This post was originally published on April 15, 2015.
The Patriot Act (Uniting and Strengthening America by Providing Appropriate Tools Required to Intercept and Obstruct Terrorism Act) 2001 is a piece of legislation signed into law in the wake of 9/11, designed to strengthen domestic security controls within the US.
The act as a whole has since derived much criticism surrounding the provision it affords for detaining immigrants indefinitely and the power it gives to law enforcement in terms of making secret searches of homes and businesses, without the owner’s prior consent or even knowledge.
But it is another area of the law that has garnered a huge amount of publicity recently – Section 215 – which allows law enforcement to access records and other items under the Foreign Intelligence Surveillance Act.
Subsequent bulk collection of data under section 215, as originally revealed by Edward Snowden, piqued both the curiosity and the wrath of the general public who, to some degree, then began questioning the data collection practices of the US government in particular, as well as other similar actions by other nation’s security services.
Due to the potentially contentious nature of the Patriot Act’s provisions, it was drafted in such a way that it would automatically expire, unless specifically extended.
Since then, key elements of the Act have been repeatedly extended with the most recent “sunset extension” coming on 26 May, 2011.
That latest four-year addition is due to come to an end in less than two months from now.
Enter Fight 215
The Fight 215 movement has sprung up to combat what it describes as surveillance abuses by the NSA.
Backed by a number of high-profile organizations, including the Electronic Frontier Foundation, the American Civil Liberties Union and the Brennan Center for Justice, it urges US citizens to make a stand against Section 215 of the Patriot Act, the legislation under which the FBI and the NSA have collected phone data from millions of Americans, and others, even though they have neither been accused nor suspected of committing any crime.
Visitors to the Fight 215 web page are encouraged to make contact with their elected member of Congress and ask them to “stand for privacy and liberty, not secrecy and fear”.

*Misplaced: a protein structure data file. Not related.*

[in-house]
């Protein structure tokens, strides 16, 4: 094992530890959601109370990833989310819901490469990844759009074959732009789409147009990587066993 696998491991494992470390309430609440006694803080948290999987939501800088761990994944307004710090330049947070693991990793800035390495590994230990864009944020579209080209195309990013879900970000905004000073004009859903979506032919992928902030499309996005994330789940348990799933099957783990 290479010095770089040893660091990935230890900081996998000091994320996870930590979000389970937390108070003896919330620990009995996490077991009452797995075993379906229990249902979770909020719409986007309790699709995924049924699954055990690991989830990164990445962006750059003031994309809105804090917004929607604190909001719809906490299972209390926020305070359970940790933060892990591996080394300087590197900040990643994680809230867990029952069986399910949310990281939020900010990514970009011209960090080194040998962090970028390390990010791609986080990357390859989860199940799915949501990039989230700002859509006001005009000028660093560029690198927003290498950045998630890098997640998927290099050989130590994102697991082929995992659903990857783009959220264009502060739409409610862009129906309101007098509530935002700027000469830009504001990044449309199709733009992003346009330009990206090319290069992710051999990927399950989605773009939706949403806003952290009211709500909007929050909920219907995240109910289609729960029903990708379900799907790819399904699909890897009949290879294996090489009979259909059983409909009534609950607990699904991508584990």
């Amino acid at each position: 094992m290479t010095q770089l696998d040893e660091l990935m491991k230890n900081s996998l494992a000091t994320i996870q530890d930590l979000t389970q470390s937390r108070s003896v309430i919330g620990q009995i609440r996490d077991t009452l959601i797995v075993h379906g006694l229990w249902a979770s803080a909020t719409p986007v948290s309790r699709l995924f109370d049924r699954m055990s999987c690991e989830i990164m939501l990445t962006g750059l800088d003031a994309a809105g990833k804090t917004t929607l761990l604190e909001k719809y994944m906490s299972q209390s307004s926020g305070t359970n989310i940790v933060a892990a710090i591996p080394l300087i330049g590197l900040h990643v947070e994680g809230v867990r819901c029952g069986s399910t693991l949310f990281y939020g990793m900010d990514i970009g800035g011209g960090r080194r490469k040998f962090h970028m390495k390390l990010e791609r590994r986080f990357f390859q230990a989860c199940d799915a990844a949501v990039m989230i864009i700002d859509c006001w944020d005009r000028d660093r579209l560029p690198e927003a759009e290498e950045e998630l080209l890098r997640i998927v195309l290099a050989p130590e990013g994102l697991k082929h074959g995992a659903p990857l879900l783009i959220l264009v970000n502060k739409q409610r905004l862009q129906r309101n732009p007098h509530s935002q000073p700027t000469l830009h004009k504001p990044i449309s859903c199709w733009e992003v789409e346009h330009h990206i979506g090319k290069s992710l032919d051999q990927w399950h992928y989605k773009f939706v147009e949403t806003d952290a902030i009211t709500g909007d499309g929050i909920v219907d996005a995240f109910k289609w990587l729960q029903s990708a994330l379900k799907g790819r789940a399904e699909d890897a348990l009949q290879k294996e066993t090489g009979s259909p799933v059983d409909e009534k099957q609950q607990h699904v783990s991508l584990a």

Concerned citizens can make contact with the relevant representative for their area either directly or via entering their phone number into the website.
For anyone who is unsure of what to say, a prepared script is available, saying:
I’m one of your constituents, and I’m calling to urge you to end the NSA’s unconstitutional mass surveillance under the Patriot Act.
NSA surveillance illegally invades my privacy, along with millions of other innocent people, without making me safer.
Fight 215 provides a small amount of information about the Patriot Act, and Section 215 in particular, noting how one federal judge has described it as “beyond Orwellian” in addition to questioning whether such legislation was actually constitutional.
The campaign also questions the effectiveness of Section 215 while attempting to debunk the notion that those who have nothing to hide have nothing to fear.
The group’s web page quotes the White House’s own Privacy and Civil Liberties Oversight Board which once let slip the fact that:
“We have not identified a single instance involving a threat to the United States in which [bulk collection under Section 215 of the PATRIOT Act] made a concrete difference in the outcome of a counterterrorism investigation.”
Fight 215 confirms that Section 215 is due to end soon – on 1 June, 2015 – but urges concerned citizens to lobby the government to ensure that it is not reauthorized, suggesting that the FBI and NSA could, conceivably, use the law to enable further data collection, including the bulk grabbing of financial data and other business records.
If you feel strongly about Section 215 of the Patriot Act, you have a chance to do something about it – visit Fight 215 now.